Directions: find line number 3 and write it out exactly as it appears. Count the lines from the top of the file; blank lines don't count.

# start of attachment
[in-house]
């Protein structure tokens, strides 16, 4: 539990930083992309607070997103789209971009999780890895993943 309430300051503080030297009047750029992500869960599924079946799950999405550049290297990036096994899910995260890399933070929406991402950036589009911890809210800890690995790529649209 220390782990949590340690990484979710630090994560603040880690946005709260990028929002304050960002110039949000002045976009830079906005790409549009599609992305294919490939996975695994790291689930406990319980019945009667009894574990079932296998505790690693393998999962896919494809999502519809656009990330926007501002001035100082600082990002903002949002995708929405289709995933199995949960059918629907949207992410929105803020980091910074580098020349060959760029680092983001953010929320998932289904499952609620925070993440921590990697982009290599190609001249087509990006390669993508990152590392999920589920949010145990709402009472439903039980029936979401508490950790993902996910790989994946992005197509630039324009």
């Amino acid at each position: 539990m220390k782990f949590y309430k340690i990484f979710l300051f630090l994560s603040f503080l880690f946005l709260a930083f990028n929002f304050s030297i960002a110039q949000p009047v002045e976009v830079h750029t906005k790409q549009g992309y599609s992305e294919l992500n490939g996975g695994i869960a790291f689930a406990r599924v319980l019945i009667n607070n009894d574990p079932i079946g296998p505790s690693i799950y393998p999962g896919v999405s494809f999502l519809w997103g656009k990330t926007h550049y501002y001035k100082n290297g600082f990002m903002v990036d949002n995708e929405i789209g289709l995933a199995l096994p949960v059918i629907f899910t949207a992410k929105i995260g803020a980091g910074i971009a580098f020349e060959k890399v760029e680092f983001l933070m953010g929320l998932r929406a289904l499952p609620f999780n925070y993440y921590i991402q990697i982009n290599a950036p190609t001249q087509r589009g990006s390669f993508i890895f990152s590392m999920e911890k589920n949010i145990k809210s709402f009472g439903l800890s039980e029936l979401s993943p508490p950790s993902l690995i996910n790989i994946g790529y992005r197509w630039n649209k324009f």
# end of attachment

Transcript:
């Amino acid at each position: 539990m220390k782990f949590y309430k340690i990484f979710l300051f630090l994560s603040f503080l880690f946005l709260a930083f990028n929002f304050s030297i960002a110039q949000p009047v002045e976009v830079h750029t906005k790409q549009g992309y599609s992305e294919l992500n490939g996975g695994i869960a790291f689930a406990r599924v319980l019945i009667n607070n009894d574990p079932i079946g296998p505790s690693i799950y393998p999962g896919v999405s494809f999502l519809w997103g656009k990330t926007h550049y501002y001035k100082n290297g600082f990002m903002v990036d949002n995708e929405i789209g289709l995933a199995l096994p949960v059918i629907f899910t949207a992410k929105i995260g803020a980091g910074i971009a580098f020349e060959k890399v760029e680092f983001l933070m953010g929320l998932r929406a289904l499952p609620f999780n925070y993440y921590i991402q990697i982009n290599a950036p190609t001249q087509r589009g990006s390669f993508i890895f990152s590392m999920e911890k589920n949010i145990k809210s709402f009472g439903l800890s039980e029936l979401s993943p508490p950790s993902l690995i996910n790989i994946g790529y992005r197509w630039n649209k324009f």